Discovery is essential to the best fests and our arrival Saturday didn’t disappoint. Jade Jackson and her band were kicking it at the Oaks Stage. The talented singer-songwriter from small town California (Santa Margarita, to be exact) covered the familiar tropes of heartbreak and tough times with freshness and conviction, while at the Sycamore Stage, the indie-tinged Haley, and her band spun gauzy, sonically textured and pretty darn cool tunes, undoubtedly shaped by the Minnesota scene where she’s spent much time. Bonus for me, visually arresting and some of my best shots of the weekend.
Bennie Maupin, an original Headhunter, brought his bass clarinet, but I wasn’t there by the time he busted it out. I’ve been totally enjoying the Preservation Hall Jazz Band in their new configuration and Cuban influenced “So It Is” material and they finished their set second lining through the Oaks Stage crowd. Jeff Goldblum went all Mildred Snitzer in the Willow Tent for the most packed performance there all weekend. Goldblum was his cheeky self and thoroughly enjoyed sharing the stage with the Snitzer Orchestra.
John Mayall looked damn good at 83 running through a pretty standard blues set at the Sycamore Stage. Live was not my thing, but had the crowd going and I missed what was supposed to be one of the best sets of the weekend by Broken Social Scene at the Sycamore Stage. Hometowner’s Dawes didn’t have to win anyone over, they were there from the start and I really do enjoy these guys. A lot of love for, and from, Charles Bradley at the Sycamore Stage. Reminiscent a bit of a male Sharon Jones, and like the late Jones, he recently battled cancer.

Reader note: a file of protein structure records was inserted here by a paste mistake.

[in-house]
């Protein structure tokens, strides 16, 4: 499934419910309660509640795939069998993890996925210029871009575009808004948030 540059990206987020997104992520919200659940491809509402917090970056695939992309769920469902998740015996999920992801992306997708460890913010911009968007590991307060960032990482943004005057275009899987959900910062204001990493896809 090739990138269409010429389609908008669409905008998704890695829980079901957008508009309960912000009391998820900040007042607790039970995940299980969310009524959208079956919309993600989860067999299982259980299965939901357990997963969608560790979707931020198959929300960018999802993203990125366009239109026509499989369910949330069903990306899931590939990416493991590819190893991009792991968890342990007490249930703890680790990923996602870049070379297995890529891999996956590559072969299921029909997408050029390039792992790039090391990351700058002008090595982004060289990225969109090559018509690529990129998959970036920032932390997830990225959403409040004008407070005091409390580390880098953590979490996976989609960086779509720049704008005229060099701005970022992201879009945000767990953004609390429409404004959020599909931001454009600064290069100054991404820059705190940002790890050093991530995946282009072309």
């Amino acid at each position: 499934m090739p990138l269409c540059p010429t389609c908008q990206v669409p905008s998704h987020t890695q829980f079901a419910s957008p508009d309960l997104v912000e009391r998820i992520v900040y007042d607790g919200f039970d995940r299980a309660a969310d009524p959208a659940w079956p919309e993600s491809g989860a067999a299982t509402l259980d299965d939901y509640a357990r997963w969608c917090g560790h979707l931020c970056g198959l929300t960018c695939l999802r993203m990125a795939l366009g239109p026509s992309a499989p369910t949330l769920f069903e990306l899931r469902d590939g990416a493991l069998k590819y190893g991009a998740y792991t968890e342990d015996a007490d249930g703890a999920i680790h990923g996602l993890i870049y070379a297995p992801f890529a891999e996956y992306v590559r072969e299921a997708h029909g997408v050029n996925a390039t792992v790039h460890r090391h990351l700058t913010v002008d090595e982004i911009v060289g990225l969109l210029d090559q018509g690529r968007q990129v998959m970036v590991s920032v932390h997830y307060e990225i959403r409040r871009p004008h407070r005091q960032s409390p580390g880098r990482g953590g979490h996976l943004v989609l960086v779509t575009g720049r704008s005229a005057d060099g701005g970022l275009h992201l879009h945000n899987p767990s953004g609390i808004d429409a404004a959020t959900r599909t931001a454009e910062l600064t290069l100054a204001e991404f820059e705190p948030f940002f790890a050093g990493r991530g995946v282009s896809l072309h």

The resurgence of William Bell has been well worth the wait and he played to a far too small audience for his talents in the Willow Tent. Dapper and smiling ear to ear, it was a complete uplift for the lucky few who took it in. Not fair for Alabama Shakes to go opposite. Half serious. Brittany Howard and mates have deservedly found a large audience (though they played a sneak at the Roxy the night before) for their driving simmer and soul sound. The original Meters made a rare appearance outside of New Orleans on the Sycamore Stage and stringing “Fire on the Bayou”, “People Say” and “Cissy Strut” before leaning into “Come Together” are grooves that should just be bottled. Doesn’t matter how many times I’ve seen them.
Petty and the Heartbreakers played a good two-plus hours of deepish tracks, with an emphasis on Petty’s “solo” work for much of the meat of the set, (including a 10 minute roll through “It’s Good to be King” that had Petty and Mike Campbell exchanging layers of solos between them, perhaps going on a little too long). The set has varied little throughout this 40-year victory lap of festivals, sheds and arenas, a tour that will finish back in L.A. with two nights at the Hollywood Bowl in September. I’m a fan and always thought TP and the Heartbreakers sounded like the best damn garage outfit ever from the get go, and I mean that as high praise. This tour has only solidified his stature among rock giants, and not just from the band’s endurance, but because the songs endure as well and his Arroyo Seco Weekend set was one big sing along.